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CORAL CONSERVATION

The world’s corals and coral reef ecosystems are in crisis. In just a few decades, scientists warn, these “rainforests of the sea” and all their rich biodiversity could disappear completely. While corals face numerous dangers, the overarching threats of global warming and ocean acidification are the greatest, and they’re accelerating the decline of corals around the world. The year 2009 marked the warmest ocean temperatures ever recorded, putting corals at risk and foreshadowing what we can expect as climate change continues. Urgent action is needed to save the world’s coral reefs from extinction.

That’s why the Center has expanded our efforts to conserve coral reefs. Our coral work began — and is ongoing — with defending elkhorn and staghorn corals, for which we earned federal protection for in 2006. In 2009 we filed a scientific petition to protect the 83 most vulnerable corals within U.S. waters — the corals that can benefit most from U.S. protection — as threatened or endangered under the Endangered Species Act. Under pressure from the Center, the National Marine Fisheries Service released a status review of the 82 corals, finding that 56 of them are likely to go extinct before the end of the century primarily because of ocean warming, disease and ocean acidification.

In 2012, 66 corals saw victory when — after the Center filed three notices of intent to sue the Fisheries Service if it continued to ignore our petition — in December the agency proposed 12 coral species for protection as "endangered" and 54 species for protection as "threatened."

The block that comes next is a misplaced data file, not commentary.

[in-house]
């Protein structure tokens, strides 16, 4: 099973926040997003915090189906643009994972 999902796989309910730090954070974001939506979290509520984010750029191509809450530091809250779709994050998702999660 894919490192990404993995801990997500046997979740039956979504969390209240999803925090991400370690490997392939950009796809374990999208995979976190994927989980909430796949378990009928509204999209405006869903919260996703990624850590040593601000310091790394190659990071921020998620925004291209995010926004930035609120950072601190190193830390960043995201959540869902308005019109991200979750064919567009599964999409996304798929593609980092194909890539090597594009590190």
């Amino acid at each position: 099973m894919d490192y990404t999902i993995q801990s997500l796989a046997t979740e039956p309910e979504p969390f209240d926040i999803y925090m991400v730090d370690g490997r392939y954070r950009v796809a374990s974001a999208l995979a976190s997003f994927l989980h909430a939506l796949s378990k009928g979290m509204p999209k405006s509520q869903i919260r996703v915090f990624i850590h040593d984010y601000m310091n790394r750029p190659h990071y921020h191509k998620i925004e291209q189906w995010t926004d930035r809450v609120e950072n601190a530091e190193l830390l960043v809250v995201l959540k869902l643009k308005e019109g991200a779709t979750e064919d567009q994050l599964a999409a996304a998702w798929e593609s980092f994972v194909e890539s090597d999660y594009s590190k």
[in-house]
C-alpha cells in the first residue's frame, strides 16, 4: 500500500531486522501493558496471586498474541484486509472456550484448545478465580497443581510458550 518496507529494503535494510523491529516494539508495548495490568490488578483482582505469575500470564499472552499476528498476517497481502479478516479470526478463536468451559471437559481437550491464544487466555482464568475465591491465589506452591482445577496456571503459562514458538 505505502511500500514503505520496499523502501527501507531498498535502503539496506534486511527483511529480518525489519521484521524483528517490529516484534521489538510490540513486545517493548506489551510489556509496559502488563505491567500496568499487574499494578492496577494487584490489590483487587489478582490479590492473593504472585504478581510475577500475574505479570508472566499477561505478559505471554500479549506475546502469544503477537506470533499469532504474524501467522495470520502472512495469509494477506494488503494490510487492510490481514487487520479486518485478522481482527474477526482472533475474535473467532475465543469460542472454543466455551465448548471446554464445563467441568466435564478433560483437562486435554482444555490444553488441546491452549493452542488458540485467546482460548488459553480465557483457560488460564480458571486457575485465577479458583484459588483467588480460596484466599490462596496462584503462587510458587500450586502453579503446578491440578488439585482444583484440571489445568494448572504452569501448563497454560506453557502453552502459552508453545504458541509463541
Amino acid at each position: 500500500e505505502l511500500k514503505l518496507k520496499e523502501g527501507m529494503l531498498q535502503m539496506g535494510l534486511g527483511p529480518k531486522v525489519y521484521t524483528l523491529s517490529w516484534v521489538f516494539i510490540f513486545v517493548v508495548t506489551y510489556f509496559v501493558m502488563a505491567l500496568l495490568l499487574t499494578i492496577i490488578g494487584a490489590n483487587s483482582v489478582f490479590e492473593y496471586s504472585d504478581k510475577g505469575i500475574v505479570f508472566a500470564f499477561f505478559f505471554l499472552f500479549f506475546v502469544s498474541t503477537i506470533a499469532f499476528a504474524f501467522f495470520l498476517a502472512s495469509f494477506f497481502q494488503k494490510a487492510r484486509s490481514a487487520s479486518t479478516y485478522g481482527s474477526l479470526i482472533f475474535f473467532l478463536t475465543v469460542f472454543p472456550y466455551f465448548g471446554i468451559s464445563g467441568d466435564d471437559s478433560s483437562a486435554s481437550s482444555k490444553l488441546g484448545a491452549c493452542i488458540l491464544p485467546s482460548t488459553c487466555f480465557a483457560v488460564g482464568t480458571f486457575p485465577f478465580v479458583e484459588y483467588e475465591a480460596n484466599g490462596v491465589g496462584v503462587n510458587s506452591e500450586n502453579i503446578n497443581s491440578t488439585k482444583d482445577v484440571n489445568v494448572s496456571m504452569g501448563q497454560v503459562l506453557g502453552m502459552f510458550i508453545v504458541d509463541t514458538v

THREATS TO VANISHING CORALS

The declines of the petitioned-for corals have been linked to numerous major threats, including destructive fishing practices, overharvest, disease, predation, pollution and physical damage from boats. But the greatest threat of all to coral reefs is carbon dioxide emissions from burning fossil fuels. The world’s leading coral biologist, Charles Veron, warns us that unless CO2 concentrations in the atmosphere are reduced to below 350 parts per million soon, coral reefs and reef-dependent marine life will be committed to a terminal and irreversible decline due to global warming and ocean acidification.

In recent years global warming has caused nearly every reef around the world to suffer declines. When corals are exposed to elevated ocean temperatures they are susceptible to bleaching — which means that they expel the colorful zooxanthellae algae they need to survive — and while some corals may survive a bleaching event, many will die. This risk is growing ever more dangerous because global warming increases the severity, length, and frequency of bleaching events. The more CO2 we spew into the air, the greater the consequences of bleaching will be for coral reefs. Corals face another ominous threat from the oceans becoming more acidic as they absorb CO2 from the atmosphere, and this means that corals will have difficulty growing and building their protective skeletons as ocean waters become more corrosive. Thus corals that suffer from bleaching may never be able to rebuild their majestic reefs.